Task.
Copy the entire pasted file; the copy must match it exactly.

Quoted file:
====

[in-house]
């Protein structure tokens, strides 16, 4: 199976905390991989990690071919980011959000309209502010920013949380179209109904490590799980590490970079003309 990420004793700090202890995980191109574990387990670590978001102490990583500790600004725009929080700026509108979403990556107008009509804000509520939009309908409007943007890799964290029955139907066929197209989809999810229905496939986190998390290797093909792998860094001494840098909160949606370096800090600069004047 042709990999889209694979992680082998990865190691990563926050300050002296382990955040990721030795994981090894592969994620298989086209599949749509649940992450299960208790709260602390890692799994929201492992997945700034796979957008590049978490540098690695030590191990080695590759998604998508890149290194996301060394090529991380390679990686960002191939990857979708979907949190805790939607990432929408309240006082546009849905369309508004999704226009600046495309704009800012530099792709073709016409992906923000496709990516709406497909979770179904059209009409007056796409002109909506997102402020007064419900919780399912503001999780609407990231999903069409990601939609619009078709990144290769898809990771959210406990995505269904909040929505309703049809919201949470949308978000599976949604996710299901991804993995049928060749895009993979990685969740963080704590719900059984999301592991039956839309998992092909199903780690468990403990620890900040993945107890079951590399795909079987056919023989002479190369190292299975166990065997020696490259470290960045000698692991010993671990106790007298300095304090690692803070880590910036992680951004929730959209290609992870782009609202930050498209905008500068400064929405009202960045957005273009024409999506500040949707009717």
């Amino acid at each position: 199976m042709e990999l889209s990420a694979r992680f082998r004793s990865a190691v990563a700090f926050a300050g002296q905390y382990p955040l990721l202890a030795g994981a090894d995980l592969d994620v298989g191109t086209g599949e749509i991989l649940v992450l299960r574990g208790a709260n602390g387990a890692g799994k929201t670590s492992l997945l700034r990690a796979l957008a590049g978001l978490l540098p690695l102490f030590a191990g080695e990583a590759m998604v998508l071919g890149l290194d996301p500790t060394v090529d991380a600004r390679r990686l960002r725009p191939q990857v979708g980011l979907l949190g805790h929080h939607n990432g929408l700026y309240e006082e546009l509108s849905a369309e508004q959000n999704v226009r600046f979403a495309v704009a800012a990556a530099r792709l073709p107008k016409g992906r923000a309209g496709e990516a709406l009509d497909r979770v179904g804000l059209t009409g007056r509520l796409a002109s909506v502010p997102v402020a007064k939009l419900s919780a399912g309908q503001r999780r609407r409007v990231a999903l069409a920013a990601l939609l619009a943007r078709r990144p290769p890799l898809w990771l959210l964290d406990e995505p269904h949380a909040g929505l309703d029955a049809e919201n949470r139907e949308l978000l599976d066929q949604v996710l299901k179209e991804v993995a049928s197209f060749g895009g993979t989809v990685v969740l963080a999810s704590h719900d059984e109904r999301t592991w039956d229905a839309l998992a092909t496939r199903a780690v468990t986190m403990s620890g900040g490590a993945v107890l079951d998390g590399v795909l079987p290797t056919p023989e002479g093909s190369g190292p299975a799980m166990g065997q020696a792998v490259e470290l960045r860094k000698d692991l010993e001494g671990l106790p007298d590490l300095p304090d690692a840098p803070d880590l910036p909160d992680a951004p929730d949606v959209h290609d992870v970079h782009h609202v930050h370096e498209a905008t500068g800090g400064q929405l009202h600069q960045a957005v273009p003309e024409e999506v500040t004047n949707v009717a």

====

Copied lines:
[in-house]
């Protein structure tokens, strides 16, 4: 199976905390991989990690071919980011959000309209502010920013949380179209109904490590799980590490970079003309 990420004793700090202890995980191109574990387990670590978001102490990583500790600004725009929080700026509108979403990556107008009509804000509520939009309908409007943007890799964290029955139907066929197209989809999810229905496939986190998390290797093909792998860094001494840098909160949606370096800090600069004047 042709990999889209694979992680082998990865190691990563926050300050002296382990955040990721030795994981090894592969994620298989086209599949749509649940992450299960208790709260602390890692799994929201492992997945700034796979957008590049978490540098690695030590191990080695590759998604998508890149290194996301060394090529991380390679990686960002191939990857979708979907949190805790939607990432929408309240006082546009849905369309508004999704226009600046495309704009800012530099792709073709016409992906923000496709990516709406497909979770179904059209009409007056796409002109909506997102402020007064419900919780399912503001999780609407990231999903069409990601939609619009078709990144290769898809990771959210406990995505269904909040929505309703049809919201949470949308978000599976949604996710299901991804993995049928060749895009993979990685969740963080704590719900059984999301592991039956839309998992092909199903780690468990403990620890900040993945107890079951590399795909079987056919023989002479190369190292299975166990065997020696490259470290960045000698692991010993671990106790007298300095304090690692803070880590910036992680951004929730959209290609992870782009609202930050498209905008500068400064929405009202960045957005273009024409999506500040949707009717």
């Amino acid at each position: 199976m042709e990999l889209s990420a694979r992680f082998r004793s990865a190691v990563a700090f926050a300050g002296q905390y382990p955040l990721l202890a030795g994981a090894d995980l592969d994620v298989g191109t086209g599949e749509i991989l649940v992450l299960r574990g208790a709260n602390g387990a890692g799994k929201t670590s492992l997945l700034r990690a796979l957008a590049g978001l978490l540098p690695l102490f030590a191990g080695e990583a590759m998604v998508l071919g890149l290194d996301p500790t060394v090529d991380a600004r390679r990686l960002r725009p191939q990857v979708g980011l979907l949190g805790h929080h939607n990432g929408l700026y309240e006082e546009l509108s849905a369309e508004q959000n999704v226009r600046f979403a495309v704009a800012a990556a530099r792709l073709p107008k016409g992906r923000a309209g496709e990516a709406l009509d497909r979770v179904g804000l059209t009409g007056r509520l796409a002109s909506v502010p997102v402020a007064k939009l419900s919780a399912g309908q503001r999780r609407r409007v990231a999903l069409a920013a990601l939609l619009a943007r078709r990144p290769p890799l898809w990771l959210l964290d406990e995505p269904h949380a909040g929505l309703d029955a049809e919201n949470r139907e949308l978000l599976d066929q949604v996710l299901k179209e991804v993995a049928s197209f060749g895009g993979t989809v990685v969740l963080a999810s704590h719900d059984e109904r999301t592991w039956d229905a839309l998992a092909t496939r199903a780690v468990t986190m403990s620890g900040g490590a993945v107890l079951d998390g590399v795909l079987p290797t056919p023989e002479g093909s190369g190292p299975a799980m166990g065997q020696a792998v490259e470290l960045r860094k000698d692991l010993e001494g671990l106790p007298d590490l300095p304090d690692a840098p803070d880590l910036p909160d992680a951004p929730d949606v959209h290609d992870v970079h782009h609202v930050h370096e498209a905008t500068g800090g400064q929405l009202h600069q960045a957005v273009p003309e024409e999506v500040t004047n949707v009717a």